I agree with Pamela. I wouldn’t call this project a failure. It has an “antique” flare to it and gives the impression of having stood the test of time.

  9. Cindy says:

    There are permanent fabric markers that can be washed. I would heat set with an iron first before washing.

    • Virginia says:

      This is what I was going to suggest. Heat setting with an iron first may set it. Also Sharpie now has a marker specifically called a fabric marker – Stained by Sharpie

  10. Sandy says:

    Will be looking to buy some Kraft Tex to try this idea. Would probably try some of the fabric pens I have to color. Is this product sewable? If so, I will try to use in some of the bags and purses I make. And as another reader suggested, greeting cards.

  11. Kathy h says:

    Very interesting post. I have used kraft tex with embossing stamps and printed stamps. But never boiled them. I really liked how the embossing worked.
    Did you have a post on printing on fabric too? Would like to try that.

  12. Joyce Ensey says:

    where can I purchase Kraft Tex. I am into using my embroidery machine to stitch out designs for card fronts. I am now using an embroidery backing and glue onto card stock. I would like to give Kraft Tex a try.

  13. Julie Carter says:

    Would it work if you printed the Kraft Tex, then boiled it, THEN colored it with the sharpies? I have’t tried Kraft Tex yet, but I have used Sharpies on canvas and they worked well with regular washing. I did, using a dry iron, heat set the Sharpies first. Also, using a salt water rinse bath before regular washing helps set any type of dyeing/coloring/painting project! I learned this from Rit Dye.

    • Mayra at So Sew Easy says:

      Hi Julie, make sure the printed ink will remain so you can follow then color with a sharpie. I think I will give it a try and update you. But, if you do it before I do please let me know. Let me know what ink you use for printing.

  14. Sarah Hilliers says:

    I have actually tried the oil-based Sharpies and they work pretty well. Thanks for the feedback on the other types.

  15. Chris M says:

    I know this is an old post but I have only just found it and want to ask how the ink from your printer did not run. I printed on the untreated paper first and then decided to try and soften it later but all the colours ran. I notice you just used black and it didn’t run. Is your printer a ink jet or laser printer?

  16. Clare says:

    I was wondering about trying this, so…just now I cut a piece from my roll of stone colour Kraft-tex that had already been through a washing machine cycle, crumpled and left to dry (I gave up doing each piece individually a while back). I dry ironed it and put it through the printer. The first time the printer refused it never did again), the second time it went through fine but the image was faint. I put it through again on High instead of Standard setting, result was a little better. The breakthrough came when I increased the contrast and sharpened the image in Photoshop. Now I get a nice clear B&W image. I did a colour image using this method and it was good but not great – could be the image I used, or maybe the Kraft-tex colour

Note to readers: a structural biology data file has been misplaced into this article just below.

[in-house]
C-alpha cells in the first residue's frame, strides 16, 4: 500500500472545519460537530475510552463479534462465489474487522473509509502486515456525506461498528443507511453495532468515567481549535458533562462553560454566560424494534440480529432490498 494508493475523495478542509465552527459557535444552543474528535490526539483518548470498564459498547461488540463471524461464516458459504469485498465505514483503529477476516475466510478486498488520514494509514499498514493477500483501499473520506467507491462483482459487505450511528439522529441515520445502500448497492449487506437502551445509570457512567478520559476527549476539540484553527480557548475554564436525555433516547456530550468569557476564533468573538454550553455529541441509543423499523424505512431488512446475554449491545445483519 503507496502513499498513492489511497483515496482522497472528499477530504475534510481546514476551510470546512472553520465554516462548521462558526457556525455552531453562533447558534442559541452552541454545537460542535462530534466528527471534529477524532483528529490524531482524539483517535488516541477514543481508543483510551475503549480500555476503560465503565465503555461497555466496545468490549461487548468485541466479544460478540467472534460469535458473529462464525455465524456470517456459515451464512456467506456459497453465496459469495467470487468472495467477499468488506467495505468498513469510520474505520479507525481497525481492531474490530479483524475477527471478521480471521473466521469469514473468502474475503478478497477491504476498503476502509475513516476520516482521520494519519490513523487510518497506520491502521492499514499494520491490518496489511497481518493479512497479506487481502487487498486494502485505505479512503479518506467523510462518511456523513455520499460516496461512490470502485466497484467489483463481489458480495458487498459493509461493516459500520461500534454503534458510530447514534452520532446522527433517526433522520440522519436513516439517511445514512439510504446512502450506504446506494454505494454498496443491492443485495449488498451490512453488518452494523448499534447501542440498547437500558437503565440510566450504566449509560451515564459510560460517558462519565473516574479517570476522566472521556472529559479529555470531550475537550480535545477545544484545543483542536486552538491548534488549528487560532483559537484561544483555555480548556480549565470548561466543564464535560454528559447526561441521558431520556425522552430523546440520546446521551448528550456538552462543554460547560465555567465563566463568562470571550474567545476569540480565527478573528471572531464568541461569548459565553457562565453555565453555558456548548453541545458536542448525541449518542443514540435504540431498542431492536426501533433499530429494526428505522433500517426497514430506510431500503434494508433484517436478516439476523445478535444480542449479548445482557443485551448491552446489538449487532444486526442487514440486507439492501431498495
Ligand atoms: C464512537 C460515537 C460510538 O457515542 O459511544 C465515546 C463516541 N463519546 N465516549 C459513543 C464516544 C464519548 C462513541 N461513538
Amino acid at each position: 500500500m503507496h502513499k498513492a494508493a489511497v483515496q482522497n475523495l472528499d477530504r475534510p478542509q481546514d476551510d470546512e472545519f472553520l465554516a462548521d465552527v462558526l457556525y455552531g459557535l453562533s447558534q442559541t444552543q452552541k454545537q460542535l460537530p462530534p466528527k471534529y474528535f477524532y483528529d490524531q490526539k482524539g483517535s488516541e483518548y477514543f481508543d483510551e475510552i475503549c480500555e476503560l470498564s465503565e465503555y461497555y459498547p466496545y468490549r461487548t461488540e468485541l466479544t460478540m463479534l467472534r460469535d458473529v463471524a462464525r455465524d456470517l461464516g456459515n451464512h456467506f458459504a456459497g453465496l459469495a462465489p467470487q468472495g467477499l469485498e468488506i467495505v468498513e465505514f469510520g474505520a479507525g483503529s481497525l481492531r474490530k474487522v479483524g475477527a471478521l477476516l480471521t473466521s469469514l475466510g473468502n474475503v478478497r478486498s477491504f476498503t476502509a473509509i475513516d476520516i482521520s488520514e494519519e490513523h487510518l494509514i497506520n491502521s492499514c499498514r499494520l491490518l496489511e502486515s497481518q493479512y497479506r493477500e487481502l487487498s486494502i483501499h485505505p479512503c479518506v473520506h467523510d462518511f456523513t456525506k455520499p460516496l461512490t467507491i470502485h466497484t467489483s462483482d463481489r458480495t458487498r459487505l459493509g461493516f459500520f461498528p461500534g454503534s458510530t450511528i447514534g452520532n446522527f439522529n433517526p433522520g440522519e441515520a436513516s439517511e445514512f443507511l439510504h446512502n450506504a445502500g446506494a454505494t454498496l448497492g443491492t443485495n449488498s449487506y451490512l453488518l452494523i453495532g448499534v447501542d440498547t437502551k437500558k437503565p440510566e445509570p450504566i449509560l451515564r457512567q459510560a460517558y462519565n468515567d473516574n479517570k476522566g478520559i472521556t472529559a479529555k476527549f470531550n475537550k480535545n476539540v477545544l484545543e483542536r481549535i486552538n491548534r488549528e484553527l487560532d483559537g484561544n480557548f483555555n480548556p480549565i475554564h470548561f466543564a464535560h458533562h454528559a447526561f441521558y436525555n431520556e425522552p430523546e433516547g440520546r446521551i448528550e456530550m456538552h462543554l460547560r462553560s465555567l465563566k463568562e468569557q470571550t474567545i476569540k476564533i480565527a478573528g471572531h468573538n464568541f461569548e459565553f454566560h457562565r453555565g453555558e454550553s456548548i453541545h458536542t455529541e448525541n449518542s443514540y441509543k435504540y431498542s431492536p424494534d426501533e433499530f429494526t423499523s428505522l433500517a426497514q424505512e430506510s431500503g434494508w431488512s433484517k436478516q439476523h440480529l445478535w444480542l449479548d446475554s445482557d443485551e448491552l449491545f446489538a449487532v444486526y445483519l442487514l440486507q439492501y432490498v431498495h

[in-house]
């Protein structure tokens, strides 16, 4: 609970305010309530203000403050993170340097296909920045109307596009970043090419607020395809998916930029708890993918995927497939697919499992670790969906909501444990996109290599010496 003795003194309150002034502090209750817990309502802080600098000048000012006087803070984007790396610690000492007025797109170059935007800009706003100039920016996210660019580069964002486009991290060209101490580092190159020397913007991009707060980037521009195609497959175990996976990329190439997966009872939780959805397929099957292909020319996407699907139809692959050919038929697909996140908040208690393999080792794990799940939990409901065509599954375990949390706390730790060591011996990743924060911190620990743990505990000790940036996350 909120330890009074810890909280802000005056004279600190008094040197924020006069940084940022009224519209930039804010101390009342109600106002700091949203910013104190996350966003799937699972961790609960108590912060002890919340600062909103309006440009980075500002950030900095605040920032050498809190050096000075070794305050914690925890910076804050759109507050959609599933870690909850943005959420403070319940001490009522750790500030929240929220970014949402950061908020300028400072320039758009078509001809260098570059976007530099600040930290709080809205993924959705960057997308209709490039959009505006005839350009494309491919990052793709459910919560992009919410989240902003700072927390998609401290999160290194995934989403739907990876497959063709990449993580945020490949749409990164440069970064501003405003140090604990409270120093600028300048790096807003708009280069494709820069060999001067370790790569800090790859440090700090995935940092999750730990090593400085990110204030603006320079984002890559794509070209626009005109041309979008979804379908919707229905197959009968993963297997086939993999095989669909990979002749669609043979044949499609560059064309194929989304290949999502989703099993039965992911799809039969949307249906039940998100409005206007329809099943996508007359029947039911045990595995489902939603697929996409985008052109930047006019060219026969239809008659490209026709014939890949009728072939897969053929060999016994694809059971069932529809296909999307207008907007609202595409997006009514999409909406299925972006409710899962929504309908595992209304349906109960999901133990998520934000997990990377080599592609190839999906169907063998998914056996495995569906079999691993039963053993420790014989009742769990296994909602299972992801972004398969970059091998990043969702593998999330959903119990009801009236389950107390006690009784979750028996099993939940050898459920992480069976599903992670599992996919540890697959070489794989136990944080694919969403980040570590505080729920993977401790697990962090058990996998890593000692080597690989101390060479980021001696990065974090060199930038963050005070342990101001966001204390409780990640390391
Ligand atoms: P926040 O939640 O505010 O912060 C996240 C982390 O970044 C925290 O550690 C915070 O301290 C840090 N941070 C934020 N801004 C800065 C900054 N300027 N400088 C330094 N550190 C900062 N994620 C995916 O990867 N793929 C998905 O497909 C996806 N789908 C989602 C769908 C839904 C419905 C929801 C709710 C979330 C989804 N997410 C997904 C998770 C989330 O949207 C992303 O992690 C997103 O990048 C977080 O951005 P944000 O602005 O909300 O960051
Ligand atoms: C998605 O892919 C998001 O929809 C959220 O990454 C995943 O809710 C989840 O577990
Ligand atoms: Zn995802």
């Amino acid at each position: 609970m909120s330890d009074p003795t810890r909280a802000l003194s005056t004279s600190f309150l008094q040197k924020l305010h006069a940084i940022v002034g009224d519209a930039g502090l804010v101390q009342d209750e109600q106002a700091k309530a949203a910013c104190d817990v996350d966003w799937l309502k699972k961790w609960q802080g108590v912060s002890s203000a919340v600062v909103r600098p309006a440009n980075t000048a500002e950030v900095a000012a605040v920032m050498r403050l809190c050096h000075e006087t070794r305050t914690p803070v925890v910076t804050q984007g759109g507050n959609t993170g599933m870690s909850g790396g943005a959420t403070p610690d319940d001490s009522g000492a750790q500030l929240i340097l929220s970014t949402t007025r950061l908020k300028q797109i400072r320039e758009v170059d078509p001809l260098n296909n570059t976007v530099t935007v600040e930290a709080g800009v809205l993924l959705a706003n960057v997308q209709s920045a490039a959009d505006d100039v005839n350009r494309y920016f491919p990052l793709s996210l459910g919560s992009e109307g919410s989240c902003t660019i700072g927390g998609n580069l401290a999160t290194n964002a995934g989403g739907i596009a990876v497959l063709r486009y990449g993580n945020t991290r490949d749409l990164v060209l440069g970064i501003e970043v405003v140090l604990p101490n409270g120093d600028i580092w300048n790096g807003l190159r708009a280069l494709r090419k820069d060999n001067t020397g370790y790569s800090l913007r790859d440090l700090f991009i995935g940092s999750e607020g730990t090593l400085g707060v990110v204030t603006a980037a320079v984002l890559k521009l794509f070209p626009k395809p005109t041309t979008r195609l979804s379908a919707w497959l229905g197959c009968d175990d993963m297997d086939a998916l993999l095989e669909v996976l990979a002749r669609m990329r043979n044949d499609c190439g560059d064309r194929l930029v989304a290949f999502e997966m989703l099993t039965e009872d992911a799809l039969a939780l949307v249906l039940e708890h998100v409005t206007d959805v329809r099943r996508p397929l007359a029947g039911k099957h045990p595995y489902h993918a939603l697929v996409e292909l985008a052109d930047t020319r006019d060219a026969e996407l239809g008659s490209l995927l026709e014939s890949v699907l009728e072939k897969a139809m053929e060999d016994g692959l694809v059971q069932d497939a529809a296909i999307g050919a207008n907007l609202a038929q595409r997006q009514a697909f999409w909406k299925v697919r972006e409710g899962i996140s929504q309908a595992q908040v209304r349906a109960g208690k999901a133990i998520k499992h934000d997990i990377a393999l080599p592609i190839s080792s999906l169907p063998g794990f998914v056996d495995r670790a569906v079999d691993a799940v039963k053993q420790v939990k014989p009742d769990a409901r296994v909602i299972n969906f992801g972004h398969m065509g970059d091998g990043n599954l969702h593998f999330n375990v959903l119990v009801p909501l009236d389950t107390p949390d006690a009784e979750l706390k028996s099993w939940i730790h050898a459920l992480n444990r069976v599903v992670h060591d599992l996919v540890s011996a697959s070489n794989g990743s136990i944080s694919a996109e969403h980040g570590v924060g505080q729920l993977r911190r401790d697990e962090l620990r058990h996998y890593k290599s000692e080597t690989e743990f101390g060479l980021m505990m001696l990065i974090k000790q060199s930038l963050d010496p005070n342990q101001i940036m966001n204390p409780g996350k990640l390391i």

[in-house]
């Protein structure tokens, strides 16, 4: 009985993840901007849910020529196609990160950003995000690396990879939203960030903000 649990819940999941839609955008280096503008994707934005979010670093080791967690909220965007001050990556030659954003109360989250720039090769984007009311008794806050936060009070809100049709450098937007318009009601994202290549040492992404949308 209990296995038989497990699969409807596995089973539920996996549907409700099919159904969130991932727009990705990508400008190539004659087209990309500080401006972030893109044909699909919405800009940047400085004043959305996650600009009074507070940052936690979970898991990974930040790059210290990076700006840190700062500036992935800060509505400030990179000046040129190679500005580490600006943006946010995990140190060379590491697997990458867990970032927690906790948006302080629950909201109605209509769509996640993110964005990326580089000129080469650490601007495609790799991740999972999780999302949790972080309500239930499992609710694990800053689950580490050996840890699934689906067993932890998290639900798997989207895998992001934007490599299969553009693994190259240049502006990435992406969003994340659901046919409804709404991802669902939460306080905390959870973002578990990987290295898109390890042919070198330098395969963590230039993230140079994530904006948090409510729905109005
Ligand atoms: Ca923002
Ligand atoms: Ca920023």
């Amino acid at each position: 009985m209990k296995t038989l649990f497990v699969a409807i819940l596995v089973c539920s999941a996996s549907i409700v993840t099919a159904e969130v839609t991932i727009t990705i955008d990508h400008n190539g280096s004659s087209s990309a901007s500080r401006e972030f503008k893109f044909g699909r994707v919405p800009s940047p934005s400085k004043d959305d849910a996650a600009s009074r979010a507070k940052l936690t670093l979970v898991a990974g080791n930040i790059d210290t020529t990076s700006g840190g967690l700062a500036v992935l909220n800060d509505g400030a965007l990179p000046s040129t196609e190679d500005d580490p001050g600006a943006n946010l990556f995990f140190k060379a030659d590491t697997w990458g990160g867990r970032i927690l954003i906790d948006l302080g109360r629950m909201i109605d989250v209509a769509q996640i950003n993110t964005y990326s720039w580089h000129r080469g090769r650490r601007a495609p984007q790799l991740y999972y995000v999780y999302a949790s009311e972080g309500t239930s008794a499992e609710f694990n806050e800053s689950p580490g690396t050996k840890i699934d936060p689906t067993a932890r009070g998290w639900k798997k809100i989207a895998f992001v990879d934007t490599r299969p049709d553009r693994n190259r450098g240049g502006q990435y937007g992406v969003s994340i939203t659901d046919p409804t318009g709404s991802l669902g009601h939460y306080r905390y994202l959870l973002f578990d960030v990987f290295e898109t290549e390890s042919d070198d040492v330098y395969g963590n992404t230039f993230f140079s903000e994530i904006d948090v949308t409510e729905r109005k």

But thanks a mil for this article – it was great to know that the printer ink didn’t smudge when wetted as I feared it might. You can use acrylic paint instead of Sharpies – I’ve done that before but it’s so much neater to have a printed framework.

    Your articles are the best!

  17. Chrystel says:

    I have washed sheets of Kraft Tex in the wash machine with like colored clothes; after several washings it takes on a leather like look and feel, then I run it through my home computer. Works like a charm! I use the Kraft Tex for labels to attach to my handmade bags.

    • So Sew Easy says:

      Hi Chrystel, thanks for sharing this experience. Kraft Tex is still new to a lot of people so it is great to hear about some longer term results.

  18. Deborah D'Amelio says:

    I love your projects but this site is SOOO slow with all the competing ads. I realize you need to use some to pay for the site since it’s free to us. I use Chrome. Is there a better browser? Thx.

    • Mayra at So Sew Easy says:

      Hi Deborah, try clearing your browser cache. There are actually no ads on that particular page except in the sidebar. If you’re seeing any they may be from old scripts in the browser cache or something. What type of computer are you using? You may want to try Firefox as Chrome seems pretty susceptible to holding on to bad scripts.

    • Barb says:

      The OPERA browser works really well and has a built in add blocker that you can turn on. I am loving it, though you will occasionally come to a site that it does not support as will all browsers.

  19. christine says:

    hi there, ive used sharpies on KT and had some great finishes……..I didn’t attempt to wash afterwards though……..I heat sealed with a dry hot iron then used bees wax over the top to waterproof the finish……..used the panels as an overlay on a handbag and they look amazing……

  20. Pamela Joy says:

    Deny! So happy to see a post by you! This (printing on Kraft Tex) fascinates me. I’ve been meaning to try the wallet, even bought the Kraft Tex, but other projects have been getting in the way. You know how that is! The first chance I get I’m going to tackle the wallet and put a cute printed design on the front! Thanks for the article!

  21. Sherry Kelly says:

    I haven’t used Kraft Tex, but why couldn’t you boil it and THEN color on it?

  22. Brenda says:

    I don’t think it was a fail. I think it just has a different look to it. Still pretty!
    Did you try setting the inks with an iron before washing? I wonder if that would help? Also could try putting a color catcher sheet in the wash.

  23. liz n. says:

    I wonder if Pigma pens would work better?